From poor medical care to an unfriendly encounter with a staff member, you may have had an unpleasant experience in a medical office. Sometimes, just coping with the experience and trying to move forward without action may not be comfortable for you. If you've found reason to file a complaint against a medical office, file it with the hospital or health care system affiliated with your particular medical office.
Things You'll Need
- Computer with Internet service (optional)
- Computer with word processing software or pen
- Printer (optional)
Call the medical office where you received your medical care. Ask to speak with the office manager and try to resolve the problem with the office manager before taking further action.
Write a letter to the hospital he medical office is part of. If your medical office is independent, file a complaint with your state's medical review board.
To find your state's medical review board, search for your state name and "medical review board" on the Internet. The official website should display for you, which will include contact information.
Write as many details in the letter as you can possibly remember. Include the date and time of your visit, the names of staff members involved (or descriptions if you cannot remember names), why you were at the office, what the problem was and if the medical office attempted to resolve the problem. Explain what you did to resolve the problem with the medical office and why you feel the need to take further action.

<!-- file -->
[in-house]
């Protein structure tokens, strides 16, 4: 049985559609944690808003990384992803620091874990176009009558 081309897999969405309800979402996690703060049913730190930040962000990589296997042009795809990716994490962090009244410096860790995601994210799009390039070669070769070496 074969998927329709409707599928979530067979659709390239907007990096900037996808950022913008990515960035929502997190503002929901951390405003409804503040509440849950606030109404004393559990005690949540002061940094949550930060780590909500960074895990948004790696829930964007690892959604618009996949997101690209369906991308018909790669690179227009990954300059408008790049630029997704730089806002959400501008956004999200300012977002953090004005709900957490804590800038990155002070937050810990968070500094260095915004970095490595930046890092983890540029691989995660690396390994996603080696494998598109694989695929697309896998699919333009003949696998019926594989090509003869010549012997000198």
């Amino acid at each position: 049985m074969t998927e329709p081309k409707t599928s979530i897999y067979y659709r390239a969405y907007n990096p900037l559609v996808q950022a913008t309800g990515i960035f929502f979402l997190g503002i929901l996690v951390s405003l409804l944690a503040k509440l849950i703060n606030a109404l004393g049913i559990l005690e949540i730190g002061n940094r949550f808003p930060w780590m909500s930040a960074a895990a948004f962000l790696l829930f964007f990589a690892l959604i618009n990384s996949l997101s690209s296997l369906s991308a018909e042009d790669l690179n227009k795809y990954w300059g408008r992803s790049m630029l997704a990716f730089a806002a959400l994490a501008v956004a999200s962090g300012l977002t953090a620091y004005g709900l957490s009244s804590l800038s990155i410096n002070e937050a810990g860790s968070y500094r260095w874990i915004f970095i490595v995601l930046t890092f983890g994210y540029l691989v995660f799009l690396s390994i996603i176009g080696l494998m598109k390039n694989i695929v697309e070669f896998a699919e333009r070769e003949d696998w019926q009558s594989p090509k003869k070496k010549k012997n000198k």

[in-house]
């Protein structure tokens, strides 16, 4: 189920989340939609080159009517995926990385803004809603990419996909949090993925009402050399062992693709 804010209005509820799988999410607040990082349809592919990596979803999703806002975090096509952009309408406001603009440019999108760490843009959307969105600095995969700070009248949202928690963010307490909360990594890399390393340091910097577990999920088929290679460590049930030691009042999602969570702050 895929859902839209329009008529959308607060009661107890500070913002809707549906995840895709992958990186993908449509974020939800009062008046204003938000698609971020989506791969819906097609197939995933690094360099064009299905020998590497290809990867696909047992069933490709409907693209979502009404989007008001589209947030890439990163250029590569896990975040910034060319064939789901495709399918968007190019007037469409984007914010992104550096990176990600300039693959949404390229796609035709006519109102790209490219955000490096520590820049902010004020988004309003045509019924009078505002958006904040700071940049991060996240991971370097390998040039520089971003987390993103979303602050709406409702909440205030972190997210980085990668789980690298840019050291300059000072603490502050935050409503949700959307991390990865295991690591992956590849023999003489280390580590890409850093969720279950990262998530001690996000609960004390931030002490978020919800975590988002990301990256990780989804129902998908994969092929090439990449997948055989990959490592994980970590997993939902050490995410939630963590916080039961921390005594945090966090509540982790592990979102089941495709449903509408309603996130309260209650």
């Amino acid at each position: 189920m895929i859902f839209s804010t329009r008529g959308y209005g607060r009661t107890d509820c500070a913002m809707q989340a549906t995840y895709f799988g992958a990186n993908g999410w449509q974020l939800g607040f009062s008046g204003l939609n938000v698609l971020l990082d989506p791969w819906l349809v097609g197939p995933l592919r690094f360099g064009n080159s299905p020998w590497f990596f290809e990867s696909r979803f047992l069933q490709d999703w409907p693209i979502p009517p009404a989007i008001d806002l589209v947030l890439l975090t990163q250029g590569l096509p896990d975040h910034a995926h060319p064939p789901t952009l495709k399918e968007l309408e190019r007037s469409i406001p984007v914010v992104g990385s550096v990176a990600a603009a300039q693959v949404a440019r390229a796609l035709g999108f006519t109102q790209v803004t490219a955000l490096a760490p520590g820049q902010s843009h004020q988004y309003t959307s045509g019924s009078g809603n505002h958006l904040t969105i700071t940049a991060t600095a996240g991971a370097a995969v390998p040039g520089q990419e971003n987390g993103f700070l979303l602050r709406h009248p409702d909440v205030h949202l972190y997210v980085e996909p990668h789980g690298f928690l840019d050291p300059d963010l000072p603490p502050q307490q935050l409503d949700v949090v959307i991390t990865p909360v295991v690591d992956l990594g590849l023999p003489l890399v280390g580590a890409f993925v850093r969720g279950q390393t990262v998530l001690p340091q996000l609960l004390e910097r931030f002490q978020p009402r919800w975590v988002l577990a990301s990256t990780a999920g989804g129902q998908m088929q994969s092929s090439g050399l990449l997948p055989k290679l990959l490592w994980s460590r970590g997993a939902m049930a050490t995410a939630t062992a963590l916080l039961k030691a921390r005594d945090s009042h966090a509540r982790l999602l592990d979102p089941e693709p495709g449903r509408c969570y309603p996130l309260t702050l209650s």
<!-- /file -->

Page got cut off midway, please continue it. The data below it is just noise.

Write what you feel could have been done to prevent your complaint or resolve the situation. The quality assurance office is always looking for ways to improve patient care.
Include a phone number or email address that you check regularly so a representative can contact you easily, if needed.
Address your envelope and mail your letter.
Tips & Warnings
- Write your letter as soon as you possibly can so all information regarding the event you're complaining about is fresh in your mind.
- If you don't receive a response in a couple of weeks, call the hospital the medical office is a part of or your state's medical review board (depending on who the letter was addressed to) and let them know you haven't received any communication regarding your complaint.
- Provide only the facts and don't exaggerate the situation in your letter. Exaggerating facts has the potential to cause severe consequences for involved staff members.
- Photo Credit Jupiterimages/Polka Dot/Getty Images
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